The PRISMA flow diagram depicting the path of information through the different phases of the systematic review is shown in Figure 1. A total of 2530 records were identified, 507 of which were not screened (retracted articles, reviews, non-English texts, non-available abstracts). Out of the 2023 potentially relevant articles that were screened, 1934 were excluded based on the eligibility criteria. Full texts of 89 studies were assessed, 71 of which were excluded due to the following exclusion criteria: partial pulp regeneration studies (pulp capping and partial pulpotomy) (n = 51); cell transplantation studies (n = 12); and studies in humans (n = 8).

3.2. Descriptive Analysis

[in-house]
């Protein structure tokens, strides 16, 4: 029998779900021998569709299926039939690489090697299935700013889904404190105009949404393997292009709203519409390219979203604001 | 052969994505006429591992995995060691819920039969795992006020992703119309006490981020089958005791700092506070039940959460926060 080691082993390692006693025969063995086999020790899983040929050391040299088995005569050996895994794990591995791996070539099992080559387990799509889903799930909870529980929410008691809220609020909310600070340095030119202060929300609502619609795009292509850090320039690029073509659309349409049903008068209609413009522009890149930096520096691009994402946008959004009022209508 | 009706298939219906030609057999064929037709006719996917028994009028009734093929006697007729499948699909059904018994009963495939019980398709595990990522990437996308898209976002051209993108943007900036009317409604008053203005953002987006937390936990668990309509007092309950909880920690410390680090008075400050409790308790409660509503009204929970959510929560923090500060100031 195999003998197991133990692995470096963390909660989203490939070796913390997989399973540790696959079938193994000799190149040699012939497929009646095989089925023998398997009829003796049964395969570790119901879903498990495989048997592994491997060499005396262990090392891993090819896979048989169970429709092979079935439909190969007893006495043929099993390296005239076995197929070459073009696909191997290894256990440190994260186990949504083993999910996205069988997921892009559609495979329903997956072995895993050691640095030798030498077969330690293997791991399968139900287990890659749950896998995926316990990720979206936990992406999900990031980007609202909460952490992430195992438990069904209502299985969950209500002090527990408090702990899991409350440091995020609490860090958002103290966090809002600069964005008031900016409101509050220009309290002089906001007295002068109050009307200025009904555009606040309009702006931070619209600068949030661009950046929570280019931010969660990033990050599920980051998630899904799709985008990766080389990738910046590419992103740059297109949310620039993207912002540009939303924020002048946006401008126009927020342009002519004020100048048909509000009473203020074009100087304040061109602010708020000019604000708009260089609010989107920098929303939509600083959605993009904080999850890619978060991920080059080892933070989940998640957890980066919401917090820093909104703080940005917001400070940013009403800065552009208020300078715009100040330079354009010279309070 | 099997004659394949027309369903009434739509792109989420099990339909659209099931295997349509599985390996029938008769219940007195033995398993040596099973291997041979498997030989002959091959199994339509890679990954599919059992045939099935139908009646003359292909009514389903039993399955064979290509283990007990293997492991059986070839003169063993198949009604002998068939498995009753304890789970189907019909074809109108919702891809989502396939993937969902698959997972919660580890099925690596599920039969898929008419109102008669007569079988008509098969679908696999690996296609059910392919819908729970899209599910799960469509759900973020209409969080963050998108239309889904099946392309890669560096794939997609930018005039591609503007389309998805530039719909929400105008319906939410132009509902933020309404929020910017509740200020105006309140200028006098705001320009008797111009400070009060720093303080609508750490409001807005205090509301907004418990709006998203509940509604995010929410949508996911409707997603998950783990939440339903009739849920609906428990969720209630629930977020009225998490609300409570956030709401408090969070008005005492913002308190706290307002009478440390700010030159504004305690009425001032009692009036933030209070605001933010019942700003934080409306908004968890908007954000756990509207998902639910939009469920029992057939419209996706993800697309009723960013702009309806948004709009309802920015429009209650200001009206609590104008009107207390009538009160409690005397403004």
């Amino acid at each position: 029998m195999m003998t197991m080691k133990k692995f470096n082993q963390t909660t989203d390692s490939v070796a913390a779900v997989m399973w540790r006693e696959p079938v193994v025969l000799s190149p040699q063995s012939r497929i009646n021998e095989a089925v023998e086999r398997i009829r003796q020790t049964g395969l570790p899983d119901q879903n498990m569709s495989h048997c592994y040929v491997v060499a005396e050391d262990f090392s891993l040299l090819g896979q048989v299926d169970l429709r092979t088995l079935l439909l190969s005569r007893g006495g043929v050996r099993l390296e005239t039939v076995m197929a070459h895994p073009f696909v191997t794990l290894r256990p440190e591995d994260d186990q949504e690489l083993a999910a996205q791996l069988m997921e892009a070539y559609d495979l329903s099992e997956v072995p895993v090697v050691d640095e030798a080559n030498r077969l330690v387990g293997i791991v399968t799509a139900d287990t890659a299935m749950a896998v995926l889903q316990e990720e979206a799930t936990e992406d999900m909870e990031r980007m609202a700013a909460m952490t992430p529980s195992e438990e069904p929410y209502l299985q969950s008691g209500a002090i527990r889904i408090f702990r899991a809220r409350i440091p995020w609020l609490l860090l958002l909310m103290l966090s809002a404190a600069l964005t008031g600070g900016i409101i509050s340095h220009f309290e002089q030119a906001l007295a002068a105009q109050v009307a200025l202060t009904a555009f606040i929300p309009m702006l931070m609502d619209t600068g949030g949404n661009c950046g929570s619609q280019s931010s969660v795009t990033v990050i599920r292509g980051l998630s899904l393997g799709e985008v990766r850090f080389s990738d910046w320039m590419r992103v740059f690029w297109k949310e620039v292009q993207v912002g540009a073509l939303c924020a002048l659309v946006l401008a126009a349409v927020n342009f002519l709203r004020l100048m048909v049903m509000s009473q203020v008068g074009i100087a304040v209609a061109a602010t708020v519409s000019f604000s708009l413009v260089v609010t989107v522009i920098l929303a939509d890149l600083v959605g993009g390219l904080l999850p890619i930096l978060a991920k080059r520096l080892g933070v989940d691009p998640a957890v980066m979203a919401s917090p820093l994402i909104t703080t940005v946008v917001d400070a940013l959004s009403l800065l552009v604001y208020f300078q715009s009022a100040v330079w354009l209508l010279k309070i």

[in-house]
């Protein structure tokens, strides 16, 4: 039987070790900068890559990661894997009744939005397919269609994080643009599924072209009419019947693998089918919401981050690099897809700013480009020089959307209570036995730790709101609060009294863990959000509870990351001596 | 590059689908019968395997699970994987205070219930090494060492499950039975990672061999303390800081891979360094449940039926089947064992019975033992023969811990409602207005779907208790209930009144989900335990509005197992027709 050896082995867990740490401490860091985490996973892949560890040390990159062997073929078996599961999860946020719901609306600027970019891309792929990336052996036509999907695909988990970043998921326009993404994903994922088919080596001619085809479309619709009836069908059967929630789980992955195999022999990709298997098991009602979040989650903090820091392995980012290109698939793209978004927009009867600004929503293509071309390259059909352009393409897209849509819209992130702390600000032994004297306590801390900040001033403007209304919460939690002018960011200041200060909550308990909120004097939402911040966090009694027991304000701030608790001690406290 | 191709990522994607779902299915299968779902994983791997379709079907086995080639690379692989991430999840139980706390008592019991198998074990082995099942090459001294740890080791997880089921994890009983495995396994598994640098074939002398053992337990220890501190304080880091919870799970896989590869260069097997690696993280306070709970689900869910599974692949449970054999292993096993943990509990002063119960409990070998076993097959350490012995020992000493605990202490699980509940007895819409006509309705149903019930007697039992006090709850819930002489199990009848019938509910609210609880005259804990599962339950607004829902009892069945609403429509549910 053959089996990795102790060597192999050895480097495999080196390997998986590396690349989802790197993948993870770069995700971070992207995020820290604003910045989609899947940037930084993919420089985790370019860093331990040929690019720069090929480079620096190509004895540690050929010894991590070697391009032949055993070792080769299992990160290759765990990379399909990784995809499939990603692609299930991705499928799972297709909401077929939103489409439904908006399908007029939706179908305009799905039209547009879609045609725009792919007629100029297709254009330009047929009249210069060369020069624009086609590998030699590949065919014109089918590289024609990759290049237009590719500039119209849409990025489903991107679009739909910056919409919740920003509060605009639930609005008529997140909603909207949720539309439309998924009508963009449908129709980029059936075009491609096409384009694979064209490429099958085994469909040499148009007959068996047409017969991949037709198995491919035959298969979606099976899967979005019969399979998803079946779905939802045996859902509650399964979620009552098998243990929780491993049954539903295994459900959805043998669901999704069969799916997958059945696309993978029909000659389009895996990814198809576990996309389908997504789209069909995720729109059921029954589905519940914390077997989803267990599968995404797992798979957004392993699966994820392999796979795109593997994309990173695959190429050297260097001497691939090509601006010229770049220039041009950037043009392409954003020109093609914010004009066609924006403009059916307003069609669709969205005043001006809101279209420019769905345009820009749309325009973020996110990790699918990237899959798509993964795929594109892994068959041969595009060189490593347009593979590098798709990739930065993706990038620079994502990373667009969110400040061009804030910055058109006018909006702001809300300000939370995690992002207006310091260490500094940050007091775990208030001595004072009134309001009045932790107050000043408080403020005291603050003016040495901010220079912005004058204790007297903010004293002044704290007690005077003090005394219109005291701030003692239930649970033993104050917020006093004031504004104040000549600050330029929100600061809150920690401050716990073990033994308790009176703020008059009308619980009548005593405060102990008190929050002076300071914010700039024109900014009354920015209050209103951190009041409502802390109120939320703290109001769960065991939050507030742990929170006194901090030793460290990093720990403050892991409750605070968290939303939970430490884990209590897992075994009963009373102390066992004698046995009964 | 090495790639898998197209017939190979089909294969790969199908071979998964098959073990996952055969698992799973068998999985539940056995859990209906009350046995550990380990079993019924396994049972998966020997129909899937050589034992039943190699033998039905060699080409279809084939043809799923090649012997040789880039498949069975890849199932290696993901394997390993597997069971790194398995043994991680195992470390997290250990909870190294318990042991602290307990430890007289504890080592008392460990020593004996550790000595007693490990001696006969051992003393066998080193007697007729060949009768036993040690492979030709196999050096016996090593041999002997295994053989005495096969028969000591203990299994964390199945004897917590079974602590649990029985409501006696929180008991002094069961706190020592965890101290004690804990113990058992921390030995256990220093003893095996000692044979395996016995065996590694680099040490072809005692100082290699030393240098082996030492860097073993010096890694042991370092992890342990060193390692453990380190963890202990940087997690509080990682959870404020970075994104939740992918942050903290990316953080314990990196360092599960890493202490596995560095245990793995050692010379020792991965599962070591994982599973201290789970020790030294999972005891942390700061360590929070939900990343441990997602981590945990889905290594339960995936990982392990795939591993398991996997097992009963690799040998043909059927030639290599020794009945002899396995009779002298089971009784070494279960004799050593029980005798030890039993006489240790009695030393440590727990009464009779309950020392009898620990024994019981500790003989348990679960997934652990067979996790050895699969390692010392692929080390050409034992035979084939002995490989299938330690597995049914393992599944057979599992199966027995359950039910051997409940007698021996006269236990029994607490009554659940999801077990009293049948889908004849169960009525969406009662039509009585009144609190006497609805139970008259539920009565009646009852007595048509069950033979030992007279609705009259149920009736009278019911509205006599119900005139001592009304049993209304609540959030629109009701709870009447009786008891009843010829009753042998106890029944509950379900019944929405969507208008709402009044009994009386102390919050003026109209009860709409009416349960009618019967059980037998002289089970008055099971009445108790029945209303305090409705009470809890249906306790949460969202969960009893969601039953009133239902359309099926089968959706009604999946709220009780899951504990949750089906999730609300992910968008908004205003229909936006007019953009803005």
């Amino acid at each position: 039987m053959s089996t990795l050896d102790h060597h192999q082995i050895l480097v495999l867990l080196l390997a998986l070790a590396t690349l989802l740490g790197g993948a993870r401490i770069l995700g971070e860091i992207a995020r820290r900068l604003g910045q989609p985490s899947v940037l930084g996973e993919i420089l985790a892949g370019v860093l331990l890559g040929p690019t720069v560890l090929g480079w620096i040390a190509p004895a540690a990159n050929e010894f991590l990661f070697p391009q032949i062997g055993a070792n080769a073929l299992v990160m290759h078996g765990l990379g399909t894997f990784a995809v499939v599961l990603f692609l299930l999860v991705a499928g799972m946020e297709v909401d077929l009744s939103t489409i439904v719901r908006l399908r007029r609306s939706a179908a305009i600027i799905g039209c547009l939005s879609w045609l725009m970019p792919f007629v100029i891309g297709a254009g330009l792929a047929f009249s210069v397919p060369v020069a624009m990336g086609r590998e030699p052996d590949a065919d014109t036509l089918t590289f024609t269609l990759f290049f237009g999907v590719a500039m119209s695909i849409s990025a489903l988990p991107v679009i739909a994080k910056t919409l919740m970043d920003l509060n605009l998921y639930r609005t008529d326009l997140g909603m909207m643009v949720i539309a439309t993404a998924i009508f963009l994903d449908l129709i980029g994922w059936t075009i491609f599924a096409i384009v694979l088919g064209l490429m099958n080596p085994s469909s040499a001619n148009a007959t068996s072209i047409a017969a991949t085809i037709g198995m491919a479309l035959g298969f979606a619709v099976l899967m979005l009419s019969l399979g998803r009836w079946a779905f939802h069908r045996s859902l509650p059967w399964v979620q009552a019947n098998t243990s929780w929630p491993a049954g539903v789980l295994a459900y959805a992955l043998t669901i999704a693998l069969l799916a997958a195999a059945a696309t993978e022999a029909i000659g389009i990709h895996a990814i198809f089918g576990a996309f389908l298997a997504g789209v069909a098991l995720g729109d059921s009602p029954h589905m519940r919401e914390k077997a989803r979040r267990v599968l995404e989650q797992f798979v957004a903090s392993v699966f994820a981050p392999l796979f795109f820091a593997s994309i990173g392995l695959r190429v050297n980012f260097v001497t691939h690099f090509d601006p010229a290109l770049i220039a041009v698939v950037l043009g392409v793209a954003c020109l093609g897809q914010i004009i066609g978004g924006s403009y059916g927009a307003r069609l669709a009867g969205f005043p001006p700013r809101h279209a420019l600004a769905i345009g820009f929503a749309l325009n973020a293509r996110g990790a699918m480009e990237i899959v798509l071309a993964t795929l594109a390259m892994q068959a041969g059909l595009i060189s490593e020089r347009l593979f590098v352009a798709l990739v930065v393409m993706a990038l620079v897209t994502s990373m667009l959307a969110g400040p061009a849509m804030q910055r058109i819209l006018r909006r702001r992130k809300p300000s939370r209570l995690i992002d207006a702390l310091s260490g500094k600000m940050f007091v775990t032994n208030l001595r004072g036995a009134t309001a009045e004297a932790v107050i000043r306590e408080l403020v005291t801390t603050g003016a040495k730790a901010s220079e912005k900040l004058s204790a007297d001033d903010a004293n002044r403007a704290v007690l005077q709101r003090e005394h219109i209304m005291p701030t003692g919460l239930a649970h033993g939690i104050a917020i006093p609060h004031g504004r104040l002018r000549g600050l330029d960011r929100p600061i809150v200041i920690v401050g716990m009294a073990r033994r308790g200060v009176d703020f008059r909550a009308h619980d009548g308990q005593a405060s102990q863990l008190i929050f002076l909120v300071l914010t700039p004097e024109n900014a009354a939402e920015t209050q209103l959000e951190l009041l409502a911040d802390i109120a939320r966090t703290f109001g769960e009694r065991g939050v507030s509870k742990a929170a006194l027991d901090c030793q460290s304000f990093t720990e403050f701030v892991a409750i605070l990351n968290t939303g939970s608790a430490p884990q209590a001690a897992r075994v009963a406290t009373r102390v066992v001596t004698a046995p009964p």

Out of the 18 included studies on complete dentin–pulp complex or pulp tissue regeneration, 10 used an orthotopic model (teeth of the animal were treated), while 8 used an ectopic model (allogenic teeth were extracted, treated, and transplanted subcutaneously in another animal). The information collected from the orthotopic and ectopic studies included in this systematic review can be seen in Table 2 and Table 3, respectively. The most frequently used animal type in orthotopic studies was dogs (70%), while ferrets, minipigs and rats were used in the rest of the studies. In the ectopic model, 75% of the studies were performed on mice and the rest on rats. The transplanted teeth originated from humans (87.5%), with only one study involving porcine teeth. The age, sex, and weight of the animals were the most frequently stated animal characteristics.